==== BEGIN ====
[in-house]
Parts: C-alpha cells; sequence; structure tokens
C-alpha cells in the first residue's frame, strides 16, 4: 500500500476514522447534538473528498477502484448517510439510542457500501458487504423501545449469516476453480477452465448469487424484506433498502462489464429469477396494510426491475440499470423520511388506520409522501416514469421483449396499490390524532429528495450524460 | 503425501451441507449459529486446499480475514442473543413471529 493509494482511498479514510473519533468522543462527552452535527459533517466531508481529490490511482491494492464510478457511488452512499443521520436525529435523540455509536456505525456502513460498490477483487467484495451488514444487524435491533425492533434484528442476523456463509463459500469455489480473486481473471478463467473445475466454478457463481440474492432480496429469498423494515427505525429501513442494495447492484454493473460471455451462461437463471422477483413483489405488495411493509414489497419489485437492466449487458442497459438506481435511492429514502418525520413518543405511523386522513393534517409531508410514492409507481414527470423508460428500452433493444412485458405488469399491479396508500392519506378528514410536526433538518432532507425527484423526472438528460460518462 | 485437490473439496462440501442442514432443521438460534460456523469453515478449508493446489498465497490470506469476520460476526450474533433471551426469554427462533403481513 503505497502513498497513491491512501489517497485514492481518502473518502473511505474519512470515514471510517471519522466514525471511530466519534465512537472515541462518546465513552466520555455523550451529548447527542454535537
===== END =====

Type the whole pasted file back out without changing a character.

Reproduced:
[in-house]
Parts: C-alpha cells; sequence; structure tokens
C-alpha cells in the first residue's frame, strides 16, 4: 500500500476514522447534538473528498477502484448517510439510542457500501458487504423501545449469516476453480477452465448469487424484506433498502462489464429469477396494510426491475440499470423520511388506520409522501416514469421483449396499490390524532429528495450524460 | 503425501451441507449459529486446499480475514442473543413471529 493509494482511498479514510473519533468522543462527552452535527459533517466531508481529490490511482491494492464510478457511488452512499443521520436525529435523540455509536456505525456502513460498490477483487467484495451488514444487524435491533425492533434484528442476523456463509463459500469455489480473486481473471478463467473445475466454478457463481440474492432480496429469498423494515427505525429501513442494495447492484454493473460471455451462461437463471422477483413483489405488495411493509414489497419489485437492466449487458442497459438506481435511492429514502418525520413518543405511523386522513393534517409531508410514492409507481414527470423508460428500452433493444412485458405488469399491479396508500392519506378528514410536526433538518432532507425527484423526472438528460460518462 | 485437490473439496462440501442442514432443521438460534460456523469453515478449508493446489498465497490470506469476520460476526450474533433471551426469554427462533403481513 503505497502513498497513491491512501489517497485514492481518502473518502473511505474519512470515514471510517471519522466514525471511530466519534465512537472515541462518546465513552466520555455523550451529548447527542454535537